Worldwide, Indigenous peoples are leading the revitalization of their/our cultures through the restoration of ecosystems in which they are embedded, including in response to increasing “megafires.” Yet, despite growing recognition that just and effective conservation is only possible through partnerships with, or led by, Indigenous peoples, decolonizing approaches to restoration have received insufficient attention. Further, reconciliation will be incomplete without Indigenous-led restoration of Indigenous lands, knowledges, and cultures. In this webinar, we will introduce the concept of “walking on two legs” to guide restoration scientists and practitioners in advancing the interconnected processes of Indigenous-led restoration and reconciliation in Indigenous territories. As an action-oriented framework articulated by Secwépemc Elder Ronald E. Ignace, “walking on two legs” seeks to bring Indigenous knowledges into balance with western scientific knowledge in service of upholding an Indigenous stewardship ethic that is embedded in Indigenous ways of relating to land and embodies principles of respect, reciprocity, and responsibility. Grounding our discussion in the context of fire-adapted ecosystems of western Canada and unceded and traditional Secwépemc territory, Secwepemcúl̓ecw, we will share two case studies of collaborative and Indigenous-led research and restoration to demonstrate how “walking on two legs” provides a pathway to uphold respectful relationships with Indigenous peoples, knowledge, and territories through Indigenous-led restoration.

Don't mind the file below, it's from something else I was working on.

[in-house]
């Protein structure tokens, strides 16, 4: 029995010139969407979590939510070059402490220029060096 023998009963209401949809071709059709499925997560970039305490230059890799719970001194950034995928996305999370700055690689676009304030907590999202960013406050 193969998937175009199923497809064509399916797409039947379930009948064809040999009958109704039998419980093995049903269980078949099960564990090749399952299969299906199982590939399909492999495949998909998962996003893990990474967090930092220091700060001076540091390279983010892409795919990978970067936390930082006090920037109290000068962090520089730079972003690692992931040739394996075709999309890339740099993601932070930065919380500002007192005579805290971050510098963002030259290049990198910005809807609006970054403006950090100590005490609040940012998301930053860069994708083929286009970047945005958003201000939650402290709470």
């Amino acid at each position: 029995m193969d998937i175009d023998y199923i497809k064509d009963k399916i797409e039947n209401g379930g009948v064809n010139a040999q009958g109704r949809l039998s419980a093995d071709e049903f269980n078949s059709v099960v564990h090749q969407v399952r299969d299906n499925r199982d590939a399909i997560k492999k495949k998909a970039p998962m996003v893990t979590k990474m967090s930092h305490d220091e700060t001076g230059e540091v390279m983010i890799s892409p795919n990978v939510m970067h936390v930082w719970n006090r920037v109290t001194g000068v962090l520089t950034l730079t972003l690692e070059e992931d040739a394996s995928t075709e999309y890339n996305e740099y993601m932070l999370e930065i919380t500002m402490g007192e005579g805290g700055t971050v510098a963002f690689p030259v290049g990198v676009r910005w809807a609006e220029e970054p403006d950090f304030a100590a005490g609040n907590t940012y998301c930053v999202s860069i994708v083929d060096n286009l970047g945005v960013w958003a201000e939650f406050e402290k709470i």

Marianne Ignace, PhD (Director, Indigenous Languages Program and First Nations Language Centre, Simon Fraser University)
Sarah Disckson-Hoyle (PhD candidate and Public Scholar, Faculty of Forestry, University of British Columbia)